The engaging cylinder 28 supports two guide bars 30A and 30B. The guide bars 30A and 30B are arranged symmetrically at top and bottom positions across the optical axis AX. As shown in FIGS. 2 and 3, the guide bar 30A is slidably inserted into the guide pipe 36A supported by the fixed cylinder 10, and the guide bar 30B is slidably inserted into the guide pipe 36B supported by the fixed cylinder 10. There need not be complete contact between the guide bars 30A and 30B and the guide pipes 36A and 36B, and contact is only necessary at regions near the ends of the guide pipes 36A and 36B.

The material of the guide bars 30A and 30B is a strong and light-weight material, such as steel, and the space between (i) the guide bars 30A and 30B and (ii) the engaging cylinder 28 is fixed using a process such as adhesion or pressurizing. The material of the guide pipes 36A and 3613 may be the same as that of the guide bars 30A and 30B, e.g. steel. Here, the guide pipes 36A and 36B have diameters of approximately 2 to 3 mm and thicknesses (the difference between the internal and external diameters) of approximately 0.3 to 0.4 mm. In the present example, the internal diameter of the guide pipe 36A and the external diameter of the guide bar 30A are practically the same. The inner diameter of the guide pipe 36B is somewhat greater than that of the guide pipe 36A to provide a small space between the guide pipe 36B and the guide bar 30B. By ensuring a space between the guide pipe 36B and the guide bar 30B, it is possible to allow for a manufacturing error (gutter) in the space between the guide bars 30A and 30B.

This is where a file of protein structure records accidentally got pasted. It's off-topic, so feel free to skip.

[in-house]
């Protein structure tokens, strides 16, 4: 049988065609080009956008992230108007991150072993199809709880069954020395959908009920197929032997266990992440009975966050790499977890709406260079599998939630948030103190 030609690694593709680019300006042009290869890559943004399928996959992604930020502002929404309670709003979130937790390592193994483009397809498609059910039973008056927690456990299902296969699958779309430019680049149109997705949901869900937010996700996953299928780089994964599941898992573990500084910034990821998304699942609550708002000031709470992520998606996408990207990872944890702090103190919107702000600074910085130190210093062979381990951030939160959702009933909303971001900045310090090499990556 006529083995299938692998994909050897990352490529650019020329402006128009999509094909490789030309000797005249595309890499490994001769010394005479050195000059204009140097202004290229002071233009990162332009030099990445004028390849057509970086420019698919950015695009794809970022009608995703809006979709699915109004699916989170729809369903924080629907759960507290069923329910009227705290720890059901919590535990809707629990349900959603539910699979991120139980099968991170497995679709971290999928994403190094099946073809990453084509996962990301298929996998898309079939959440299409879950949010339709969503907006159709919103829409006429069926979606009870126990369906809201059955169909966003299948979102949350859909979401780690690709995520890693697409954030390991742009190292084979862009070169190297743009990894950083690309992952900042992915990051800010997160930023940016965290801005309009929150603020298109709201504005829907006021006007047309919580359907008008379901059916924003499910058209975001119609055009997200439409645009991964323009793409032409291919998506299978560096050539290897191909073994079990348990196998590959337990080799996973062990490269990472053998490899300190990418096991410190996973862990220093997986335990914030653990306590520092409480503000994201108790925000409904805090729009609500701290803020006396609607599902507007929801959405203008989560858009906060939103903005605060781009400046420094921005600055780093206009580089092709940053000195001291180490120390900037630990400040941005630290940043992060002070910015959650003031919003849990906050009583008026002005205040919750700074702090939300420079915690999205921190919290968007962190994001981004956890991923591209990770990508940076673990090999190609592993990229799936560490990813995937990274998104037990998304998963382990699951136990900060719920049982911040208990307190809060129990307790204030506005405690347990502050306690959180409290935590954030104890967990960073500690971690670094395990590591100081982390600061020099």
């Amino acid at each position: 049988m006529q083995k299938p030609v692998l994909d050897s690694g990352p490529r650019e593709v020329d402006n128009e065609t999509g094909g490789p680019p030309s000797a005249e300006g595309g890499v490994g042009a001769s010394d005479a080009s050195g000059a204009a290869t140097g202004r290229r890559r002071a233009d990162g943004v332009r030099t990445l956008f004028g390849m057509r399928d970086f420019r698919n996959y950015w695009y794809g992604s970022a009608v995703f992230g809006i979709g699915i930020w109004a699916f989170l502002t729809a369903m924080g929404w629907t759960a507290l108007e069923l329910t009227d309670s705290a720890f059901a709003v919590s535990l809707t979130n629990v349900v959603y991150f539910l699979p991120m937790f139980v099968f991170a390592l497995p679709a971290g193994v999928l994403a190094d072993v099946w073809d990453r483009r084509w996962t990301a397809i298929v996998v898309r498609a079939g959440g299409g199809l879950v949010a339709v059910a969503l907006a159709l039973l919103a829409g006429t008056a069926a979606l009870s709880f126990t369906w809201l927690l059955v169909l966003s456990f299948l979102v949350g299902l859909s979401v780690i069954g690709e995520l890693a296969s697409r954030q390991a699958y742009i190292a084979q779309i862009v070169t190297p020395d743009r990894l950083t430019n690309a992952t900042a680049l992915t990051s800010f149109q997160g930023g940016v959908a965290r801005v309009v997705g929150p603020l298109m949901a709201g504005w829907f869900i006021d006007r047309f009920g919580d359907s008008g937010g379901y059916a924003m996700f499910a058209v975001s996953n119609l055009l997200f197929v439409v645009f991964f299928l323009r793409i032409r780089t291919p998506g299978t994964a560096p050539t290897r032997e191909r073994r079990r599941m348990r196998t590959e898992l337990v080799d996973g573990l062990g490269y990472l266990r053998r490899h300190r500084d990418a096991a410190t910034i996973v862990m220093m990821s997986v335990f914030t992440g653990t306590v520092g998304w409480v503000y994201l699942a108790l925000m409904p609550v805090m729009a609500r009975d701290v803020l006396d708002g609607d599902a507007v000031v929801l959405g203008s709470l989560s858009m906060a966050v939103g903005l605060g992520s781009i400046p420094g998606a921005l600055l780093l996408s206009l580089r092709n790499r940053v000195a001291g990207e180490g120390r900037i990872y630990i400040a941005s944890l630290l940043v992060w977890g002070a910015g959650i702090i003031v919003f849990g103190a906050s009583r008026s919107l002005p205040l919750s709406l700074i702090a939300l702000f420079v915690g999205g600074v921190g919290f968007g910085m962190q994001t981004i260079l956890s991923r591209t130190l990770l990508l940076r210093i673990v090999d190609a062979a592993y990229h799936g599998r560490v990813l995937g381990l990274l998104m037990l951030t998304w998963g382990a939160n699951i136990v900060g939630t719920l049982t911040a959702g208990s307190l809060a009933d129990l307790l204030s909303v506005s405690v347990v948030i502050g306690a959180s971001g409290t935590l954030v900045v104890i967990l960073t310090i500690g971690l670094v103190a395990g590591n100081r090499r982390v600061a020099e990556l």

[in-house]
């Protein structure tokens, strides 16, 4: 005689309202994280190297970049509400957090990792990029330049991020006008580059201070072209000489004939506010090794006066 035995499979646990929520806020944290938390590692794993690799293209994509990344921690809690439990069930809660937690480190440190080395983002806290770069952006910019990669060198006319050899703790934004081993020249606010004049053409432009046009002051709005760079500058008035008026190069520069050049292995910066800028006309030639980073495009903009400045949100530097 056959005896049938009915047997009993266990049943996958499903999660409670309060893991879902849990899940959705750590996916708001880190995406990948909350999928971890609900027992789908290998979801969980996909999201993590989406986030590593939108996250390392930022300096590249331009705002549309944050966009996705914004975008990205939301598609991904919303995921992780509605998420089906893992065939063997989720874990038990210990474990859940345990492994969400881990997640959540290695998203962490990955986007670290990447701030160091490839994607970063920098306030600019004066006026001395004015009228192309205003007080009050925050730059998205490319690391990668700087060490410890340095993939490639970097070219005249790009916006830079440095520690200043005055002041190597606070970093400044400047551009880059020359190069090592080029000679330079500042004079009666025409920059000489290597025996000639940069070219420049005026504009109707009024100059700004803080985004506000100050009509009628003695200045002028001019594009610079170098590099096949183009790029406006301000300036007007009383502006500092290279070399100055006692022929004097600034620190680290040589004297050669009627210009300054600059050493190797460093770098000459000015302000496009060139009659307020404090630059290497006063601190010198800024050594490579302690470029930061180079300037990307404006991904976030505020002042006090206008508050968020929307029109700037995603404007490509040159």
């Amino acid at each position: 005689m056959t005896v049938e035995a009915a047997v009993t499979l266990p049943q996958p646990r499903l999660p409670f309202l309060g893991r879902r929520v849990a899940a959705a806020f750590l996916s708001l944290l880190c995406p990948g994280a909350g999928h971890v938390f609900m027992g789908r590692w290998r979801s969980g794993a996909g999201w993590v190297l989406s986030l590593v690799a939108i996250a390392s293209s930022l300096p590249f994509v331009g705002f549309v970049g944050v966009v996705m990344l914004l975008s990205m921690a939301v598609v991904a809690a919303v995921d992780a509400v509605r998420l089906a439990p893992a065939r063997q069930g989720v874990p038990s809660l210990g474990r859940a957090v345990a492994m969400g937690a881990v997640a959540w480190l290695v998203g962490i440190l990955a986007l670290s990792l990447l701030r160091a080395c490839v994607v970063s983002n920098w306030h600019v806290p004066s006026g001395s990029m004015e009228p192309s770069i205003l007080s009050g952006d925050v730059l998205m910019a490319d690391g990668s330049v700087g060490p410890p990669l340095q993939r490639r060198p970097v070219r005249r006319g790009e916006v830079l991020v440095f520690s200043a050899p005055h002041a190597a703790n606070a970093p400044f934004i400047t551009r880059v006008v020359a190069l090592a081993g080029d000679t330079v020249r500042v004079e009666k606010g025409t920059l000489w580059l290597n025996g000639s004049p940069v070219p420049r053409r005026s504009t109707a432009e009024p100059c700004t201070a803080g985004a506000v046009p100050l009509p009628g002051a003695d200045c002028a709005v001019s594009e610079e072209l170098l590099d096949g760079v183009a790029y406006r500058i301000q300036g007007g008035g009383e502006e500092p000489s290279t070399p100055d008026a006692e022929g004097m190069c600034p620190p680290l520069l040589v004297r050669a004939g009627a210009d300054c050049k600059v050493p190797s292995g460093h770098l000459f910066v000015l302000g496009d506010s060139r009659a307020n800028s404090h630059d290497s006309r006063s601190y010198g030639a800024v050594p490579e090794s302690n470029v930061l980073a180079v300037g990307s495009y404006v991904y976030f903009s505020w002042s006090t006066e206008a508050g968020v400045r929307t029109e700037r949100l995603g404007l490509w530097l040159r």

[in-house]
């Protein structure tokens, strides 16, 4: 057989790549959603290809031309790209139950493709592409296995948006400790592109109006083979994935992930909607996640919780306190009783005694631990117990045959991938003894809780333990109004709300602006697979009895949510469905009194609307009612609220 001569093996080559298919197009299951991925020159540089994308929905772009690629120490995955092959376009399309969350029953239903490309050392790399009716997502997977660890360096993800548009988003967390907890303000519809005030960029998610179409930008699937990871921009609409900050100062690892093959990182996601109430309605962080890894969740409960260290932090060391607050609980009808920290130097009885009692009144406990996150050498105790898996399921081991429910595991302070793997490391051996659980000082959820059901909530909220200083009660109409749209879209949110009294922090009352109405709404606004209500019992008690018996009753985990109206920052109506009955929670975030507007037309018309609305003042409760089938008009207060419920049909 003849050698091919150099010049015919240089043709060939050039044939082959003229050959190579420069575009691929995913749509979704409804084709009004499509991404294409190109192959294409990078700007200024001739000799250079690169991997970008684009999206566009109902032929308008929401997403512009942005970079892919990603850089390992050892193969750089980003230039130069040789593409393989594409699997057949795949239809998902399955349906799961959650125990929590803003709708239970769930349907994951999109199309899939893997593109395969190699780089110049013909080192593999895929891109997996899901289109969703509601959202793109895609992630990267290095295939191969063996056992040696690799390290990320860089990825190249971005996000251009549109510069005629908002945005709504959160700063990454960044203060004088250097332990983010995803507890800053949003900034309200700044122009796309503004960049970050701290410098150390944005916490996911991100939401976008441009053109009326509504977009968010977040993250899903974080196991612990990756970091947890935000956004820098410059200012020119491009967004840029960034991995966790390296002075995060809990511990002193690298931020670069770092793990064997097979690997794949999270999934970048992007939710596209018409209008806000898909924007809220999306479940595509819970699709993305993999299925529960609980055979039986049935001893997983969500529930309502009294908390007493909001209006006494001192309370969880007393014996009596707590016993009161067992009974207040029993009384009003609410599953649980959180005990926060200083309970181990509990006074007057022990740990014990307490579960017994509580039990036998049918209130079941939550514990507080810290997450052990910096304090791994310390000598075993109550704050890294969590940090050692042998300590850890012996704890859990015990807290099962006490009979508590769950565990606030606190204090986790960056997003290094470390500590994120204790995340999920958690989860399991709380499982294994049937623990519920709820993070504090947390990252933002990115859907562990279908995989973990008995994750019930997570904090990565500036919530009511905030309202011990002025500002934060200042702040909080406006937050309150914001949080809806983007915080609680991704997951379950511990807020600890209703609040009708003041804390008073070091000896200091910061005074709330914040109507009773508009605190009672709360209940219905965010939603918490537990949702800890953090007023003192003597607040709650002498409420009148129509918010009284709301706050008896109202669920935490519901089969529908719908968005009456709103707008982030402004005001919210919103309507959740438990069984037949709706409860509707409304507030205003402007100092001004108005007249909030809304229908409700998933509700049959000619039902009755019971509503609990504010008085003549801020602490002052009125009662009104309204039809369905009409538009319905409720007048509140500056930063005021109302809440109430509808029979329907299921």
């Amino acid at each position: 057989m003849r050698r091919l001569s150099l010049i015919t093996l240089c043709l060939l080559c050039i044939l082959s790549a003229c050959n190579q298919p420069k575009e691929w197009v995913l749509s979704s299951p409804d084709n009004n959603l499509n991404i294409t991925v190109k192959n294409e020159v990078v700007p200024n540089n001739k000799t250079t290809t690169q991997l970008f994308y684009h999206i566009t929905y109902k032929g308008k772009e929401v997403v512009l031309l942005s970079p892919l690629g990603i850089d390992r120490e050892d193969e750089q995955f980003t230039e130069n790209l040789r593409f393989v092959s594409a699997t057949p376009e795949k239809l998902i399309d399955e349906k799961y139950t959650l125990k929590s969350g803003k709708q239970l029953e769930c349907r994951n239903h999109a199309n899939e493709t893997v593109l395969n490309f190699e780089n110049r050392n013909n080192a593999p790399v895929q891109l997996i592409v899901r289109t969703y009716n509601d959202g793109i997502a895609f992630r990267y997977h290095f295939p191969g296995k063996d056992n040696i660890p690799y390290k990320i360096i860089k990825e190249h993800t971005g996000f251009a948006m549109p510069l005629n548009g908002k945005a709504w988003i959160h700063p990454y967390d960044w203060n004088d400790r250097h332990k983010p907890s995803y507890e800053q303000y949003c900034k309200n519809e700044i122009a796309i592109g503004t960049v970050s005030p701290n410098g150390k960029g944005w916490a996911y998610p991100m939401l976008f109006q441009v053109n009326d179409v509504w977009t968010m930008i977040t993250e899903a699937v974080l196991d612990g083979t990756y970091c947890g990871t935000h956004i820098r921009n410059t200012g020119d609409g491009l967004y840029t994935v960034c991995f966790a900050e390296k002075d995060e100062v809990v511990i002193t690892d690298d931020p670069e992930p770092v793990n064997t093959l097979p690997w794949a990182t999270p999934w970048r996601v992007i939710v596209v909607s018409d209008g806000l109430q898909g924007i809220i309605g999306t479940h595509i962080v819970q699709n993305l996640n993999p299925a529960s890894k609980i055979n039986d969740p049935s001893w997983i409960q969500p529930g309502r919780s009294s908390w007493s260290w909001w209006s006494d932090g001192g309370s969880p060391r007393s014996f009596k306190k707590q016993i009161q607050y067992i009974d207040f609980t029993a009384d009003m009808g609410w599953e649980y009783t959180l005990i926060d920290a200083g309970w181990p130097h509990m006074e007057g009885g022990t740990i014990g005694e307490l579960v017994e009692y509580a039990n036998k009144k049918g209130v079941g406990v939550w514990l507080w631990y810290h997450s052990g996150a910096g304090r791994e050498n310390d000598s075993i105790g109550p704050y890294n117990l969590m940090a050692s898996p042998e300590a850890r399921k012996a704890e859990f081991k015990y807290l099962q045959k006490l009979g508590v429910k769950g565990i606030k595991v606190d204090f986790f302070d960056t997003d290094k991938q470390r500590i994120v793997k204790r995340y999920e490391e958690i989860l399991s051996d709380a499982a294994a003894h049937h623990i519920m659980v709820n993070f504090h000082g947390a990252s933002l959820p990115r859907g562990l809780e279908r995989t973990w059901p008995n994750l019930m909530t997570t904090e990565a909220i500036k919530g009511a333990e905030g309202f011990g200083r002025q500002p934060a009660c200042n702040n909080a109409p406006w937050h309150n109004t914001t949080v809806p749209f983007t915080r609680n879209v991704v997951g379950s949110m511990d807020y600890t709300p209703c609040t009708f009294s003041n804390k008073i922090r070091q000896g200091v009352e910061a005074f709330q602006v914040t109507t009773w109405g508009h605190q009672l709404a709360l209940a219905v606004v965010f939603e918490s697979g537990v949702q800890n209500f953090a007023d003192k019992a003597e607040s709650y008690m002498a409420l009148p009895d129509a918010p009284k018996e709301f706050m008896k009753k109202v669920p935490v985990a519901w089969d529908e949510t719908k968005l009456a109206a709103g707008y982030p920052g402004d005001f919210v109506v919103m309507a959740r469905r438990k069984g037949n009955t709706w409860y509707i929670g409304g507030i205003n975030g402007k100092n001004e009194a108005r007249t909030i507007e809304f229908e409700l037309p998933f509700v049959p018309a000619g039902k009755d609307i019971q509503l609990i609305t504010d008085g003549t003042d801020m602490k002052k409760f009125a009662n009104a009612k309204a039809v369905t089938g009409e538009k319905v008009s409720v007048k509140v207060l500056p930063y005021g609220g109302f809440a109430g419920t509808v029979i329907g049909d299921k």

Returning to FIG. 4A, a protruding follower 28 a is formed on a portion of the outer peripheral surface of the engaging cylinder 28. The follower 28 a engages with the circumferential groove 32 c of the interlocking ring 32 provided on the outer side of the engaging cylinder 28. The follower 28 a is arranged near the guide bar 30A, specifically, near an axis extending from the guide bar 30A.

An interlocking groove 32 a and a cam follower 32 b are further formed on the interlocking ring 32 on which the circumferential groove 32 c is formed. One end of an interlocking key 34, which is substantially L-shaped, engages with the interlocking groove 32 a. The interlocking key 34 is connected to the focus ring 37 provided on the outer periphery of the fixed cylinder 10, as shown in FIGS. 2 and 3, and moves rotationally around the optical axis AX according to the rotation of the focus ring 37 around the optical axis AX. When the interlocking key 34 moves rotationally around the optical axis AX in this way, the interlocking ring 32 rotates around the optical axis AX. Furthermore, the interlocking key 34 is connected to the motor 38 provided in the motor chamber 10 c of the fixed cylinder 10. Accordingly, the interlocking ring 32 also rotates around the optical axis AX according to the rotational movement of the interlocking key 34 around the optical axis AX caused by the rotational performance of the motor 38.